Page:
Addiction is not only a behavior but a learning process. The brain becomes conditioned and hard wired to crave opioids. Correcting this involves replacing destructive behaviors with new ones and avoiding behaviors which might reinforce the addictive behaviors.1
The recovery process is essentially a deliberate reconditioning effort where new alternative patterns of behavior are established and re-experienced. Buprenorphine's role is to suppress cravings and withdrawal so that this reconditioning process can take place.
Therapists and counselors can help create and organize an individual plan to go about the reconditioning process. It might consist of changing the environment to avoid triggers.
What specific changes you make need to be tailored to your situation. Basically, you want to end all behaviors which remind you of active addiction. Try and replace any activity which triggers memories of active addiction with new ones unrelated to addiction. Force yourself to think about something else if you find yourself reminiscing about the good-old-days of addiction.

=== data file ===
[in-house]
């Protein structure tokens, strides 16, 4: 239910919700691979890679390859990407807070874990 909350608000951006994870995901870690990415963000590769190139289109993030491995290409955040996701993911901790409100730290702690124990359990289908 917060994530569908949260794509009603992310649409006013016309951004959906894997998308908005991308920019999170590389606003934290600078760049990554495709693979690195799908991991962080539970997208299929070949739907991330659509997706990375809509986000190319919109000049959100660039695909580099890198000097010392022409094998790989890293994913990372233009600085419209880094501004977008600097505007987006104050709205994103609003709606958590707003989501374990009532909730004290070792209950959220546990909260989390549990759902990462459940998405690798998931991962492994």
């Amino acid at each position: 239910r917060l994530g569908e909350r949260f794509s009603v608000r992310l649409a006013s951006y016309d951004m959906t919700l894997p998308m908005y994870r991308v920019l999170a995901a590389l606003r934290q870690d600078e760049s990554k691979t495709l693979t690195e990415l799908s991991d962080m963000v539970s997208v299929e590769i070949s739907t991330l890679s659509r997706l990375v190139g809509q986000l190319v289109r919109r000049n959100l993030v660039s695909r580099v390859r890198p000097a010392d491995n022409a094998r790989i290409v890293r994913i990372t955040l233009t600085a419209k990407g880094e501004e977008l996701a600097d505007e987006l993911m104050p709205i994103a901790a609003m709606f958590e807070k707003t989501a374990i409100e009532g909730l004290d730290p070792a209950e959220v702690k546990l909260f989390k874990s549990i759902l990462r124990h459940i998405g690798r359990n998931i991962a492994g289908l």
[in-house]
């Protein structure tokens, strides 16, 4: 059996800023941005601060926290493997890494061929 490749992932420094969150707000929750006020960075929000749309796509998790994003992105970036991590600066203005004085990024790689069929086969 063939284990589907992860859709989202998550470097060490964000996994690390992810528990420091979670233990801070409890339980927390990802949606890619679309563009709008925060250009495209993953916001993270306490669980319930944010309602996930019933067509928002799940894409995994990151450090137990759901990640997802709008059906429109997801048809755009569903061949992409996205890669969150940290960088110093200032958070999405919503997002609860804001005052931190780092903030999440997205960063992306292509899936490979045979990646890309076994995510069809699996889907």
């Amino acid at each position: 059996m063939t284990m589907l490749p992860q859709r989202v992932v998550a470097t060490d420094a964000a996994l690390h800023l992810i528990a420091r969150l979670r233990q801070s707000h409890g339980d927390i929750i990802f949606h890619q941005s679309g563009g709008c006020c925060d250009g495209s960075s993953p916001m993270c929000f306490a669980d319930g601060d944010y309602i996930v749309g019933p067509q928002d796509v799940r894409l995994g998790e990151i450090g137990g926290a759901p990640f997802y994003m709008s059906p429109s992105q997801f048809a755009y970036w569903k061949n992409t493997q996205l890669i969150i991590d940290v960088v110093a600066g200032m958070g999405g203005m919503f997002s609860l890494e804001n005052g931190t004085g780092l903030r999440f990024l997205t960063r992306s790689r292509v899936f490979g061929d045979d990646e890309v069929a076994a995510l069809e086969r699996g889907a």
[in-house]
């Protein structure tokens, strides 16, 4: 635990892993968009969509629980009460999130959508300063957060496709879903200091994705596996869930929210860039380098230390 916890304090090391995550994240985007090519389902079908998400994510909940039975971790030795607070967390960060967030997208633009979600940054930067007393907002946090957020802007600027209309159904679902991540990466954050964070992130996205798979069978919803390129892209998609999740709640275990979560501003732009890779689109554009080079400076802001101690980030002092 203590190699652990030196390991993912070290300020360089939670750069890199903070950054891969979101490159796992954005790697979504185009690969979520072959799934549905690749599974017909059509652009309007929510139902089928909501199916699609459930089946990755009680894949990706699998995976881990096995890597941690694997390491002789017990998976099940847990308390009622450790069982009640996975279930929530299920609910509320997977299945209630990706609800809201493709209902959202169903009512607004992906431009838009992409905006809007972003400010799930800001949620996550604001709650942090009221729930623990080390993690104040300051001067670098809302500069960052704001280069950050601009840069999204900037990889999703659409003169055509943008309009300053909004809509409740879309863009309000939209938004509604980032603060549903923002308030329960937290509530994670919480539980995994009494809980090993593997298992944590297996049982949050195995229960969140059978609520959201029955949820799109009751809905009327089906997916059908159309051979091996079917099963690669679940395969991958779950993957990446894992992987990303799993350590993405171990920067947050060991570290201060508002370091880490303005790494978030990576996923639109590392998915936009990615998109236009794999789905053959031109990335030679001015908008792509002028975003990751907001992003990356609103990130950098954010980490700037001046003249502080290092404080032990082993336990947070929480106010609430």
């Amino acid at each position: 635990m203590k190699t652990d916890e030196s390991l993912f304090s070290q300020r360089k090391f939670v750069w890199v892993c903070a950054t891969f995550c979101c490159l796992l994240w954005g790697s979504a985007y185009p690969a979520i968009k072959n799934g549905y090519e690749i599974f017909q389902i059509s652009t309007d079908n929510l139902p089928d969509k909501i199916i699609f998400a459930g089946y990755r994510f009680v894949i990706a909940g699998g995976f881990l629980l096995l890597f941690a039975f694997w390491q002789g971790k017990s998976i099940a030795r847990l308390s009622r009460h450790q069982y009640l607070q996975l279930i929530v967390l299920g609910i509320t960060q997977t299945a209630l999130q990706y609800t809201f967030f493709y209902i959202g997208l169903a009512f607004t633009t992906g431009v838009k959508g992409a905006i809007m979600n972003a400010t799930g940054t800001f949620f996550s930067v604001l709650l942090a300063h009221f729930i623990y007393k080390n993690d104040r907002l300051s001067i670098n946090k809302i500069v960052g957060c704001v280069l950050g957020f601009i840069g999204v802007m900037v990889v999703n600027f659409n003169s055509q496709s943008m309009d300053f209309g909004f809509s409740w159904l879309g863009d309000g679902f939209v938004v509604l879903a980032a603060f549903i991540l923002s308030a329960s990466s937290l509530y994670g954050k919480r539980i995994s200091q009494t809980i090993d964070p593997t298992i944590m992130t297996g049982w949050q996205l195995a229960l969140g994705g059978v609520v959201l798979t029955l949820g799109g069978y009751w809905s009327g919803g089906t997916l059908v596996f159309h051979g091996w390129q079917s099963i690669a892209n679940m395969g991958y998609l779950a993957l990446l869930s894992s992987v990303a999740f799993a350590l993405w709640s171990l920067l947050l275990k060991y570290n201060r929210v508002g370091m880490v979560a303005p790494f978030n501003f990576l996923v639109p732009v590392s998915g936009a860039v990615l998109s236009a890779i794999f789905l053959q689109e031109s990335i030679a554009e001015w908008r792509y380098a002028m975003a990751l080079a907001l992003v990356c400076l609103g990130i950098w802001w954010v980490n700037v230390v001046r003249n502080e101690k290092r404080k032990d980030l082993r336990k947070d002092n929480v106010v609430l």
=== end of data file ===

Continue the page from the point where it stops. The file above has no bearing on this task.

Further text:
Learning a new skill or starting a new career, are examples of how to implement the reconditioning phase.
NAABT's publication about change and how it related to addiction recovery.1
Peer support, 12-step
Peer support gives people the opportunity to discuss their concerns and the experiences with others who are also going through the recovery process or have been through it. These discussions can help create realistic expectations of this new phase of life. The camaraderie and support from peers can help a person stay engaged in treatment. Peer support is never a substitution for medical treatment.